A prodigious pollution problem


One of the recycling bins provided by the county. Arlington earns different amounts of money based on the type of items people recycle.

It has been said time and time again that pollution is hurting the sea creatures and the environment. That, however is not the extent of what pollution is doing to Earth according to the United Nations Environment committee.

According to the United Nations, pollution is increasing the amounts of droughts, floods, and even forest fires, but the environment is not the only thing pollution is affecting. According to The World Counts, a website that tracks what pollution does to the Earth, and how it affects humans, pollution increases the risks of asthma, respiratory inflammation, and even cancer.

One cause of these problems is air pollution, especially from vehicles and factories, and plastic. Plastic is taking up a huge portion of the world (The World Counts, National Geographic), especially in the Pacific Ocean. Not just in the big chunks it is produced in, but it breaks down into “plastic soup” and gets into animals’ food and stomachs. Every animal, from bird to fish can be found with tiny pieces of plastic in their stomach (National Geographic, Discovery Channel).

The no straw movement is growing and people are very serious about it, although one of the biggest plastic problems is plastic bags, not straws. People do not need a Starbucks iced coffee, but they do need to go shopping, whether it be for groceries, clothes, or office supplies, and plastic bags are everywhere. It is much easier for a plastic bag to be blown into the ocean and sink or be picked up by a seagull.

As the global population rapidly nears 8 billion people, pollution increases even more rapidly. More people use more plastic and more cars. More people require production from factories, and public transit options. According to The World Counts, humans have produced more tons of trash than they have produced babies.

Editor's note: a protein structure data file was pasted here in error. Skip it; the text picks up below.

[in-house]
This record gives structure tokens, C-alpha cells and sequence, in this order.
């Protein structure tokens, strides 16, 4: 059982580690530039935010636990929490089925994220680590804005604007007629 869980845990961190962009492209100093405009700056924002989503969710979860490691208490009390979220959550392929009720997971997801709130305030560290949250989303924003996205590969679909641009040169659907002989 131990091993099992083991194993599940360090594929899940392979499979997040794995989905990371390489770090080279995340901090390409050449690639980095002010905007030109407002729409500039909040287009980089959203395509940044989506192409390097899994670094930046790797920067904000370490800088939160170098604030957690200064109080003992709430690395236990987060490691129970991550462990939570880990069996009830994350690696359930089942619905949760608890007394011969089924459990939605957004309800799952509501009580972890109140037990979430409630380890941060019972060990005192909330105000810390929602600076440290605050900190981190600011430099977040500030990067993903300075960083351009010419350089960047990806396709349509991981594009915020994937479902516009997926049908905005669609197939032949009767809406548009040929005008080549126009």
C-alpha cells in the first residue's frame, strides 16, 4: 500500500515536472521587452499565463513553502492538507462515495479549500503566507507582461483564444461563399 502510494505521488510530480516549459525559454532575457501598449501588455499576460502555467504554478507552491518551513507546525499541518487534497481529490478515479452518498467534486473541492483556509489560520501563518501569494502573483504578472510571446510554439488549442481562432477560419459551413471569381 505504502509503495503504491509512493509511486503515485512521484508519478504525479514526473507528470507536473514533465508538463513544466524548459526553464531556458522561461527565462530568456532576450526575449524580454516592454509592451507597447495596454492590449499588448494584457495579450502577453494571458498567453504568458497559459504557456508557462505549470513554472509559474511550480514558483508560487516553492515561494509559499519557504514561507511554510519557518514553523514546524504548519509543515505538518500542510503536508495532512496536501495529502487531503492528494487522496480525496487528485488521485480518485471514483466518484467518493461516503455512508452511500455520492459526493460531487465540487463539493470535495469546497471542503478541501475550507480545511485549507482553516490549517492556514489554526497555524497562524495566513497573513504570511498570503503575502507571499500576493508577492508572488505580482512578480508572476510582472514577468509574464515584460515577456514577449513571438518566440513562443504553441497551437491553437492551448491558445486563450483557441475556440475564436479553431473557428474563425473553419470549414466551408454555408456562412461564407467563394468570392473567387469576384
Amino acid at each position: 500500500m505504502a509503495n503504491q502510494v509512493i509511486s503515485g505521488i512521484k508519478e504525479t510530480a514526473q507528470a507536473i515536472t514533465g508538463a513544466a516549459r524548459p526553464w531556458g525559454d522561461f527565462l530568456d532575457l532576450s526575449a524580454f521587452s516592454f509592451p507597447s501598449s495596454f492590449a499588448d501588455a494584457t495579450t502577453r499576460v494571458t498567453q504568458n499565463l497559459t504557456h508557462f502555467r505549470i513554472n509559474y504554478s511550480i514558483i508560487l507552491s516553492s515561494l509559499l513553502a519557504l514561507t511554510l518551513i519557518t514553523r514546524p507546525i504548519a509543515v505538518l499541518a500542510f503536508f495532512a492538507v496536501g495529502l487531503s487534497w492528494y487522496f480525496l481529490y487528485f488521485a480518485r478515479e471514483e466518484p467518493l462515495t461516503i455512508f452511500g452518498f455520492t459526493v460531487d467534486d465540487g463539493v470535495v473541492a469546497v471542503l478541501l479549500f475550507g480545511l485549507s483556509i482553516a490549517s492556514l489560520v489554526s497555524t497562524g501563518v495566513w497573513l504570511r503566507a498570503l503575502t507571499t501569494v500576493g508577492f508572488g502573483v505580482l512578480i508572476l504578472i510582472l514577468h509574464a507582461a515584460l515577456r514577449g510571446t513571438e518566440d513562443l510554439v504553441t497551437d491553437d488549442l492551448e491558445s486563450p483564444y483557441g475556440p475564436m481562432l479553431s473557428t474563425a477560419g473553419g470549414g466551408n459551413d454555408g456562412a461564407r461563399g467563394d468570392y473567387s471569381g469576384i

The government tracks the amount of pollution their buildings put out at ECHO (Enforcement and Compliance History Online). Government owned buildings in Arlington tend to be very compliant with the government’s rules, except for a CVS with 6 non

As the environment continues to decline, governments begin to work together to help the earth and reduce amounts of pollution. A few of the countries in the United Nations signed the Paris Agreement in 2016, in which they each set a goal to cut down pollution and the rate at which global temperature is increasing.

However, the school is also helping. Environmental studies teacher, Ms. Lea Bohn, is sponsoring both of the environmental clubs at W-L. While both are new, they are looking forward to working on some projects in the future.

The Environmental Conservation and Awareness Club meets on Mondays, and the Do More Club meets on Tuesdays. Both are welcome to new members.